How is Custody Dealt with by the Court?
The Family Law Act presumes that each parent should have equal parental responsibility for the children. ‘Parental responsibility’ is made up of things like medical matters, religion, culture, education and living arrangements. Everyday matters, such as what the children eat and wear, are not considered to be a part of ‘parental responsibility.’
Parenting Orders are made by the Court to determine how parental responsibility will be divided. The Court looks to the ‘best interests of the child’ when making a decision about parental responsibility.
The law has divided the ‘best interests of the child’ into two main considerations:
1. Protecting the child from physical and psychological harm; and
2. Having a meaningful relationship with both parents.
The physical and psychological safety of the child is where the priority lies.
The Court will also look at other factors, when deciding the best interest of the child, such as the children’s views (depending on age), the types of relationships that the children have with their parents, whether one parent has financially supported the other, amongst others.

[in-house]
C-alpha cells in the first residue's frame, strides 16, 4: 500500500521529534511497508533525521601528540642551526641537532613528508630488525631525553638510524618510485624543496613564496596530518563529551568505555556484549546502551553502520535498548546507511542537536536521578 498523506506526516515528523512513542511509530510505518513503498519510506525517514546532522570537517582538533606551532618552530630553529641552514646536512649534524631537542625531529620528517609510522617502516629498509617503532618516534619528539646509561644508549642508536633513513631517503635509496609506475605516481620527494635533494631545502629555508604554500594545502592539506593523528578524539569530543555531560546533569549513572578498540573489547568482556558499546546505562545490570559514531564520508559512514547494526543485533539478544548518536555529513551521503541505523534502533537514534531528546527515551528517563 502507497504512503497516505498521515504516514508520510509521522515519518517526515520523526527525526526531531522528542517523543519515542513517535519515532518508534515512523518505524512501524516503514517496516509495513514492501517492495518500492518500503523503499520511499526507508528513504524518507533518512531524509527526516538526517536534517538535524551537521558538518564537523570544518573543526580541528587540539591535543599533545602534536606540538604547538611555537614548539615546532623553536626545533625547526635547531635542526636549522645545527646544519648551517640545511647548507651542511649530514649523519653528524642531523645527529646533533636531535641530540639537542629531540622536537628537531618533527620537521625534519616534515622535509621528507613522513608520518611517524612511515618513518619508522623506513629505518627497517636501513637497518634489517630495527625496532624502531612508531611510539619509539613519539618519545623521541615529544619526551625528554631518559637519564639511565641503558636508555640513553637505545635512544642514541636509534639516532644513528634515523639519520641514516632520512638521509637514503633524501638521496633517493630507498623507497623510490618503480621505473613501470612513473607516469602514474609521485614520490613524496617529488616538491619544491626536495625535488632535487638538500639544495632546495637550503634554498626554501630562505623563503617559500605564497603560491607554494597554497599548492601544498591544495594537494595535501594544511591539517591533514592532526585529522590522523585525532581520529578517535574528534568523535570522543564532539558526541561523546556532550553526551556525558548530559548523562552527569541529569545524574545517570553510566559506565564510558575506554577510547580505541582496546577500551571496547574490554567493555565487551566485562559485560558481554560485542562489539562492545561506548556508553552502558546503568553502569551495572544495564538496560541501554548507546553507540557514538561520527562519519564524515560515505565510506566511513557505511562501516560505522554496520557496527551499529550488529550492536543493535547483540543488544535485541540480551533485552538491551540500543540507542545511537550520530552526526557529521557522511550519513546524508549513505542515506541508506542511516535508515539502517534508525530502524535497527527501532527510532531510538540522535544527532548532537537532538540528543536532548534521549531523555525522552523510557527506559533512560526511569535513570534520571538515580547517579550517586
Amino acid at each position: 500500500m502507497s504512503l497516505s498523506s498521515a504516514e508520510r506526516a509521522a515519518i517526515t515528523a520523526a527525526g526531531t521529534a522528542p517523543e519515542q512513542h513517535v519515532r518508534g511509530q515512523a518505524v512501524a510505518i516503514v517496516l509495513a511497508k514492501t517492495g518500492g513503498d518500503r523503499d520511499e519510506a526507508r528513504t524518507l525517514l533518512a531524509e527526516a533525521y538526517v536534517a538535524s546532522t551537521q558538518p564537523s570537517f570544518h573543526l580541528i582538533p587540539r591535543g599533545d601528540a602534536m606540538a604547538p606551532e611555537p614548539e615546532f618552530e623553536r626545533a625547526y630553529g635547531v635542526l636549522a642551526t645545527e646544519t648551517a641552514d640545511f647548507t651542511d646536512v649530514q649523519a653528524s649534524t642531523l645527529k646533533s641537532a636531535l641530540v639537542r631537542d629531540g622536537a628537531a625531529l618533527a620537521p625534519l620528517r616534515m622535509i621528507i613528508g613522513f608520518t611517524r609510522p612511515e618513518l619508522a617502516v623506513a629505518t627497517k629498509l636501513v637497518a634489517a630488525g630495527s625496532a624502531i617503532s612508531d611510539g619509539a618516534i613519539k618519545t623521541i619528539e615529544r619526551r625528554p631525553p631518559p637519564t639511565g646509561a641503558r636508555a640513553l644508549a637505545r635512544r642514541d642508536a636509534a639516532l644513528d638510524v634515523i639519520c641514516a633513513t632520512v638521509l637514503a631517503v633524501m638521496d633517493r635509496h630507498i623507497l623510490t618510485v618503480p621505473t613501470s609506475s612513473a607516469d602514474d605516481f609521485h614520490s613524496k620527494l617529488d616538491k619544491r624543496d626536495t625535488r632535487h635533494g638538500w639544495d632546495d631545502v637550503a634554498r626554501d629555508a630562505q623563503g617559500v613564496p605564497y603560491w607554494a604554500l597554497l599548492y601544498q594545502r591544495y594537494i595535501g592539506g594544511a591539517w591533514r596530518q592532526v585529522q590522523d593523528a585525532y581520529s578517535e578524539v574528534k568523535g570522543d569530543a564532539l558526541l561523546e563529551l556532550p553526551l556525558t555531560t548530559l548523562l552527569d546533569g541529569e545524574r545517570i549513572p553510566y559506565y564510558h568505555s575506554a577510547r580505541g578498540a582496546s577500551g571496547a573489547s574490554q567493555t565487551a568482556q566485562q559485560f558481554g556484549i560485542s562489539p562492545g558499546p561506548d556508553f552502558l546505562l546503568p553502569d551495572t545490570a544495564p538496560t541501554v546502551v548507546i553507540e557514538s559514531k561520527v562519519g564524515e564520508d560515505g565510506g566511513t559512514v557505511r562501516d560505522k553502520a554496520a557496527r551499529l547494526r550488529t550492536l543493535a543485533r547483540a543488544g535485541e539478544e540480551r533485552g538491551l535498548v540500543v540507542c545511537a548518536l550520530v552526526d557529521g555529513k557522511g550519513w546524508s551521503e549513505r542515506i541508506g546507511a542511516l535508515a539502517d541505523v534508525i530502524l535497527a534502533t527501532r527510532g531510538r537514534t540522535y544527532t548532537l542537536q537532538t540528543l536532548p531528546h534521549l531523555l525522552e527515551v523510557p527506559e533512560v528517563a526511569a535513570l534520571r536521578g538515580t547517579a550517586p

The presumption for equal parental responsibility can be rebutted if the parent has abused a child of the family or engaged in family violence.
‘Parental responsibility’ is different to ‘custody,’ which is referred to by ‘time spent’ in Australian law.
Even if the Court decides that there is equal parental responsibility, this does not mean it will award equal time spent with the children. This will depend on what is practical and in the best interests of the children.
What is the Process for Getting Custody of my Children?
Depending on the relationship that you have with your former partner, it is best to try to resolve parenting issues through negotiation or mediation, i.e. not through Court.
That is because parenting matters tend to be ongoing; when circumstances in your children’s lives – or your lives – change, you will need to renegotiate with the other parent. This means that it is best to keep the relationship with your former partner amicable. Litigation does not tend to foster this kind of relationship because it can be quite combative in nature.
If we cannot resolve your matter through negotiation, then mediation is most often the next step. It is compulsory under the Family Law Act to attend what is referred to as ‘Family Dispute Resolution,’ which is essentially a type of mediation. To find out more about the benefits of mediation click here.
If you can resolve your matter without litigation, then it can be made into a Parenting Plan, or preferably Consent Orders, which are filed with the Court and then become enforceable by the Court.
If you cannot attend mediation because there is a history of family violence in your relationship (amongst other reasons), then we can obtain a certificate to excuse you from this.
Then, we are able to apply to the Court to have the Court make a decision in relation to the children. Litigation can be a lengthy and costly process, but we do our best to reduce delays and keep costs down.